The chasuble began as the cloak worn in everyday life. It is mentioned by St. Paul in 2 Tim. 4:13. The name chasuble comes from the Latin term casula which meant “little hut” because it covered the whole man. As the casula passed out of secular usage, it was retained as a clerical vestment and became known as a chasuble. It appears in art as clerical dress as early as the beginning of the fifth century. The chasuble was worn by every priest who was celebrating the Sacrament of the Altar. Since every Divine Service (“Mass” as it was called in the medieval period and by the first Lutherans) included the Sacrament, it was the distinctive vestment of the Divine Service at the time of the Reformation.
Like other aspects of the catholic (universal) heritage of the Church such as the liturgy, lectionary and church year, the Lutherans retained the traditional vestments. Pictured above is a chasuble that Martin Luther used. In the sixteenth century Lutheran altarpiece below we see again that the Lutherans continued to use the chasuble as the distinctive vestment of the Divine Service.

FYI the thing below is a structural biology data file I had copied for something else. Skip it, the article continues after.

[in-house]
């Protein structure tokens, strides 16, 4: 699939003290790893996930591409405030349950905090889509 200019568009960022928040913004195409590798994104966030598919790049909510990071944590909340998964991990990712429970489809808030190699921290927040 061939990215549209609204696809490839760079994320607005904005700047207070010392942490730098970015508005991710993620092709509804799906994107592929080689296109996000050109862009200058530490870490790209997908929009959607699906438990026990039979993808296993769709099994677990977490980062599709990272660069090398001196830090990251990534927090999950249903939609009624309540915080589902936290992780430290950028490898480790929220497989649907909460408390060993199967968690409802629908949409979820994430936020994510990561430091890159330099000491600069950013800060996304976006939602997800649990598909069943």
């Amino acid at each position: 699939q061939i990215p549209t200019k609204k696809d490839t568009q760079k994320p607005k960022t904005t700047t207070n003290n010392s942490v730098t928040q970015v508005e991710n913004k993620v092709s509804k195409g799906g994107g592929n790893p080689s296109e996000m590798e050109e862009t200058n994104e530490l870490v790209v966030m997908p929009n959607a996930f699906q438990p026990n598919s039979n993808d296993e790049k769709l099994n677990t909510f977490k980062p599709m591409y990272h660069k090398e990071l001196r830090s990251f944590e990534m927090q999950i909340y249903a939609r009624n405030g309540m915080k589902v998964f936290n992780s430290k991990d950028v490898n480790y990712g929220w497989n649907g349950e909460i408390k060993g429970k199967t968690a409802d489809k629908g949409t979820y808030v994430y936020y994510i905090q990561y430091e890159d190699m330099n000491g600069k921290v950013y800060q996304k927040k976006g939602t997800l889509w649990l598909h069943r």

Its use continued in the seventeenth century and into the early eighteenth century such as at J.S. Bach’s church in Leipzig. However rationalism and the forced union with Reformed churches (which had rejected vestments) caused many churches to abandon the use of the chasuble and other vestments. During the twentieth century there was a recognition of the loss that had occurred and first the cassock and surplice (originally worn at Matins and Vespers), and then the alb (the white vestment worn by most pastors today) were brought back into use. Along with this, many churches have begun using a chasuble once again. The introduction of the chasuble is part of this movement to reclaim the Lutheran practice of the Reformation.
The chasuble is beautifully decorated in the liturgical color of the season. Often on the front and back it has bands called an orphery that form a cross. The chasuble is part of the ceremony of the liturgy. This ceremony – the movements by the pastor, the way the communion ware is handled, the vestments, paraments, candles, etc. – is part of the Church’s catholic (universal) culture. The chasuble visually signifies that like the Lutherans of the Reformation we embrace the catholic faith and the practice that flows from it.
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